Market Inefficiency: The Market is Wrong
“What follows is my personal view on market dynamics and principles that govern my own trading. It is written as simply as I can muster, in plain English, in the hopes of explaining my process to traders of all education and experience levels. Nothing that you are about to read is ground breaking. It is simply my attempt to put down in plain words my approach to the market.
It has been rightly stated that the current market price for a given security or commodity represents the collective agreement of all market participants at a given point in time. It is the “most perfect” price as determined by the collective. What has been grossly misinterpreted is that this price is the “correct price” that markets are efficient and therefore represent what should be.
FXTM Recruits Financial Broadcaster Han Tan to its Market Research TeamGo to article >>
Those of you in the world of finance would recognize this principle as EMH or the Efficient Market Hypothesis. For those of you who have not been blessed with an Ivy League education:
The efficient market hypothesis asserts that stock market prices are the best available estimates of the real value of shares since the market has taken account of all available information on an individual stock.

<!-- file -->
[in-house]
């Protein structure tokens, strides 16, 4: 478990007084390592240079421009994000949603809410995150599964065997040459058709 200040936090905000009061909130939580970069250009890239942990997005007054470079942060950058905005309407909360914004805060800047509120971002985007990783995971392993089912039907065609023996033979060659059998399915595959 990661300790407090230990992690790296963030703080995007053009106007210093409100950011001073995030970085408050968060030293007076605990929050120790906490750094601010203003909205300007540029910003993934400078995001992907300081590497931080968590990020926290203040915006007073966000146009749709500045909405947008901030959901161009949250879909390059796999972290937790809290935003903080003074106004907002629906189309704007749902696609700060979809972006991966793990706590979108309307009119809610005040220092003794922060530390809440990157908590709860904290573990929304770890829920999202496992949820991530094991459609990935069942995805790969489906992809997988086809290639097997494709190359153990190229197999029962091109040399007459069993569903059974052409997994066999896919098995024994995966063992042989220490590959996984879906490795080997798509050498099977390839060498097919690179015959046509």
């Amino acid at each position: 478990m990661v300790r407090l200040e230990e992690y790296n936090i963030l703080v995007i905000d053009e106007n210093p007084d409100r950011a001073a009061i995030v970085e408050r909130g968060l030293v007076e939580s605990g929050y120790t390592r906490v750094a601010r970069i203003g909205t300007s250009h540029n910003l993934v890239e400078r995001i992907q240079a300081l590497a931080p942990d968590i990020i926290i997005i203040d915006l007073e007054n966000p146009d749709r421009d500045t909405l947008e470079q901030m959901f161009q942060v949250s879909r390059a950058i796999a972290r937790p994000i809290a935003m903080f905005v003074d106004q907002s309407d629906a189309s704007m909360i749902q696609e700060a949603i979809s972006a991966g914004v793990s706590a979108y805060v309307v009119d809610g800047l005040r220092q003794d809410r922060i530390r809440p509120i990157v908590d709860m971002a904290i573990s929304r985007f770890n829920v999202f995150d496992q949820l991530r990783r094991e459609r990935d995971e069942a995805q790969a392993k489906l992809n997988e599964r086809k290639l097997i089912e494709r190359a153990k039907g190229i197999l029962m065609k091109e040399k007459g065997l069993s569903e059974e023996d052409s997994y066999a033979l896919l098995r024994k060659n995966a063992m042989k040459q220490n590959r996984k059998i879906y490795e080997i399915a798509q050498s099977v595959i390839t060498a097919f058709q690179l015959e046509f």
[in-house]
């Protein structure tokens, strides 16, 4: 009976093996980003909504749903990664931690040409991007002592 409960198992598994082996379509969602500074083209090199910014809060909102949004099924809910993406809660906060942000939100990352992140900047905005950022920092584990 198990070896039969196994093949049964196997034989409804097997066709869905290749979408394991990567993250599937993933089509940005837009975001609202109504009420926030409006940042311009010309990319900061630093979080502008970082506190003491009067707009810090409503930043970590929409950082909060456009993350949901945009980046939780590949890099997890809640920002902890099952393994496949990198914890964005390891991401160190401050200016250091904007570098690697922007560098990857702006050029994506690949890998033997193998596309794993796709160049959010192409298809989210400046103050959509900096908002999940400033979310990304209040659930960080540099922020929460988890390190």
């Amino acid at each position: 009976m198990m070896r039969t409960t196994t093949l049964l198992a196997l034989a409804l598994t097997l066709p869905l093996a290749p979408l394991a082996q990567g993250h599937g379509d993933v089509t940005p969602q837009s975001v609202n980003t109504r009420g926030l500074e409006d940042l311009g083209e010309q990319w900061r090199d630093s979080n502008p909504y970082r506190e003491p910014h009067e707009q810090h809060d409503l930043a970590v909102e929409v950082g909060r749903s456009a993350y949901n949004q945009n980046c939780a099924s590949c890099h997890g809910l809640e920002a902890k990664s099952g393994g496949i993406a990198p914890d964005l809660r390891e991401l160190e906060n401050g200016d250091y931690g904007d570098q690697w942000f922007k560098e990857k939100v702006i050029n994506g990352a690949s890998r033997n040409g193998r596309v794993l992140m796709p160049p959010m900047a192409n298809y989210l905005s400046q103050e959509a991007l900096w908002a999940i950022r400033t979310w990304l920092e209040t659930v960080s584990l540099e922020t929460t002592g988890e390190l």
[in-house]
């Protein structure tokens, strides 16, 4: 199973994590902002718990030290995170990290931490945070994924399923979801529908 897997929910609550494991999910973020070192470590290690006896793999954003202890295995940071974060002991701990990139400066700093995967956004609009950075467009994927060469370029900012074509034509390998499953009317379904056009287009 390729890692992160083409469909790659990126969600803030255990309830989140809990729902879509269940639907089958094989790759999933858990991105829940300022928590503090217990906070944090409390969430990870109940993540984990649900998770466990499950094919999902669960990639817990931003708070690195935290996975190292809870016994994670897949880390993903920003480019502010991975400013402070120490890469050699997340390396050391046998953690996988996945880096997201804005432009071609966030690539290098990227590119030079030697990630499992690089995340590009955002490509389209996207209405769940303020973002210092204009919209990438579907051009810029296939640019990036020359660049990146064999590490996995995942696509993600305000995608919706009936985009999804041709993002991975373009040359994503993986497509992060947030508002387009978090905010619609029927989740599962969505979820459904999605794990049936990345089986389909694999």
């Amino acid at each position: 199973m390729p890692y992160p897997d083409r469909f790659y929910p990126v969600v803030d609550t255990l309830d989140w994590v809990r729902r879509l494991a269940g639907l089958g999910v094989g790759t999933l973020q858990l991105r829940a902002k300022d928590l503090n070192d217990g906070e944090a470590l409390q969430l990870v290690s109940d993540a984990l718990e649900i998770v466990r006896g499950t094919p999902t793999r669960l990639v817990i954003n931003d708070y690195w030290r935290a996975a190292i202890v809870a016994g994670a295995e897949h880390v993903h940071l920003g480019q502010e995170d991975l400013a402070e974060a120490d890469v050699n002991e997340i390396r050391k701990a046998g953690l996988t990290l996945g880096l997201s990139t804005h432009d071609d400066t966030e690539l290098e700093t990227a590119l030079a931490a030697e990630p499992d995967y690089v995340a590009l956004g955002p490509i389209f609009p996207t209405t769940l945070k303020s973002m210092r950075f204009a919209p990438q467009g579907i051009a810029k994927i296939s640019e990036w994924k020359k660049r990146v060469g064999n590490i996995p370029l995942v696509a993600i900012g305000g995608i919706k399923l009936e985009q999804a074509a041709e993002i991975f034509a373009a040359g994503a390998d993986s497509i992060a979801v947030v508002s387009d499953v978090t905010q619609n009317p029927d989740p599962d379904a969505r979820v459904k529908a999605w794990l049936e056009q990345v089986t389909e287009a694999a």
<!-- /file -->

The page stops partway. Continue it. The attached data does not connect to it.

While it is reasonable to suggest that the market has taken into account all available information, (think about it. Every bank, hedge fund, and investment house has a team of numbers crunchers strait out of Harvard Business School working around the clock deciphering every piece of available market data.) What I believe is unreasonable is the idea that the collective takes that information and applies it in a rational way to the market.
A clear indication of this is violent price swings in and around major news events where market participants attempt to reevaluate their previous assumptions with new information. If markets where truly efficient there would be no opportunity to capitalize on such conditions because the market would rationally move from one price point to another as market participants revalued the price relative to the new information. In the real world markets react emotionally, even violently in some cases allowing participants to take advantage of the volatility.”